The capital’s housing has become the most expensive in the world in recent years, driven up by investors moving funds out of assets in the eurozone to what they regarded as a safe haven.
Over 60 per cent of central London property acquisitions from 2007 to 2011 were bought by foriegn money, according to Fathom Consulting for Development Securities.
The fall would come after an initial further surge in the London property market, as money leaves the eurozone in the wake of the break up.
However, as these assets are being bought as an insurance against the break up of the euro, once that had happened insurance against it would no longer be required.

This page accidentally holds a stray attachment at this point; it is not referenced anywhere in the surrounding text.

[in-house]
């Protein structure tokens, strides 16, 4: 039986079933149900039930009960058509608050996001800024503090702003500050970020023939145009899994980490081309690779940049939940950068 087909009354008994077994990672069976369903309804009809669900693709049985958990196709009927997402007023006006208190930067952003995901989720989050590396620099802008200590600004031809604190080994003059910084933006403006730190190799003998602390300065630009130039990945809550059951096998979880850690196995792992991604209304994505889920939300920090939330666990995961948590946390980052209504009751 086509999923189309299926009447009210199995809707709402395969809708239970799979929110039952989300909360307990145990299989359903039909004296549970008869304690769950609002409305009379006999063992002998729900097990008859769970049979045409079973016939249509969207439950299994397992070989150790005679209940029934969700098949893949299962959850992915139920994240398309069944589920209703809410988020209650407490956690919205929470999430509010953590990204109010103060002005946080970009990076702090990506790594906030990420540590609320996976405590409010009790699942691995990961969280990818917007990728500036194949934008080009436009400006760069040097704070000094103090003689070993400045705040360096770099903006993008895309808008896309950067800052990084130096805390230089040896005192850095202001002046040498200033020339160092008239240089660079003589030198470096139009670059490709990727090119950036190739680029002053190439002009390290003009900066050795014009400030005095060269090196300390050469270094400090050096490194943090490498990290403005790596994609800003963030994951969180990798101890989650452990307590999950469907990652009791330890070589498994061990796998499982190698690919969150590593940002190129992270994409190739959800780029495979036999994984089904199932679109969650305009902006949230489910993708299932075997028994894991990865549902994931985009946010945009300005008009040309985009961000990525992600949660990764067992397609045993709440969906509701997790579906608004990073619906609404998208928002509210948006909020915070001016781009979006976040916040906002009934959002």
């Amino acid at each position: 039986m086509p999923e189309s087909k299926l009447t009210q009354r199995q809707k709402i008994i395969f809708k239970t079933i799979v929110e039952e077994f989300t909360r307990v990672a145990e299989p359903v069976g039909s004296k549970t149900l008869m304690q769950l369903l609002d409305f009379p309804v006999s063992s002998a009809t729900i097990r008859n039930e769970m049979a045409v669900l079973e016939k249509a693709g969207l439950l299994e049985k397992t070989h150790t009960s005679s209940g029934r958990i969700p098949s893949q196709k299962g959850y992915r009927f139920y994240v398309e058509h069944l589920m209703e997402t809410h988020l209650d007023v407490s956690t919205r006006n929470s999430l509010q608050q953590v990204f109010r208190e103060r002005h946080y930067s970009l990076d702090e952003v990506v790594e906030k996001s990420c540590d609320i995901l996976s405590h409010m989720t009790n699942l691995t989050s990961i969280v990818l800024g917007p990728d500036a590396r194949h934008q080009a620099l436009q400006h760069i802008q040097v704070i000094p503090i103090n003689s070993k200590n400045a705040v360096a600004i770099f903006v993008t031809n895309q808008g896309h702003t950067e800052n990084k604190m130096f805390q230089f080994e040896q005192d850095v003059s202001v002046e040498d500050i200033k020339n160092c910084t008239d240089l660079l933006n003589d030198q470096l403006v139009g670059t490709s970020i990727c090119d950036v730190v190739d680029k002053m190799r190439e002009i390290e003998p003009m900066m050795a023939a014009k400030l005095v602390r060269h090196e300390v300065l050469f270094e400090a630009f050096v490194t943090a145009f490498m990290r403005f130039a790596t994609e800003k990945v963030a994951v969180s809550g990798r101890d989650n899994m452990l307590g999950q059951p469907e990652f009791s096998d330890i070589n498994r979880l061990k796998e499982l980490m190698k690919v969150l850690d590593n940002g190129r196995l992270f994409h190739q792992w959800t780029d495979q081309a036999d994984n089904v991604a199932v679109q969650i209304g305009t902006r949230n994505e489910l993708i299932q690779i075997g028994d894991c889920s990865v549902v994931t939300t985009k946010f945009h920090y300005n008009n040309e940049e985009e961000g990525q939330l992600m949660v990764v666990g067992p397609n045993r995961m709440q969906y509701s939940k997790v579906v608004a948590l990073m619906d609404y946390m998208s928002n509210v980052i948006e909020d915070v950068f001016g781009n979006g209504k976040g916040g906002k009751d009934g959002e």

“In our judgment, a collapse of the single currency area could ultimately produce a 50pc fall in the value of PCL property,” said the report.
The London housing crisis has seen property prices surge in recent years, with private rents soaring over 30 per cent in the last year in certain areas of London.
An average one bedroom flat in Islington now costs over £330 per week to rent.
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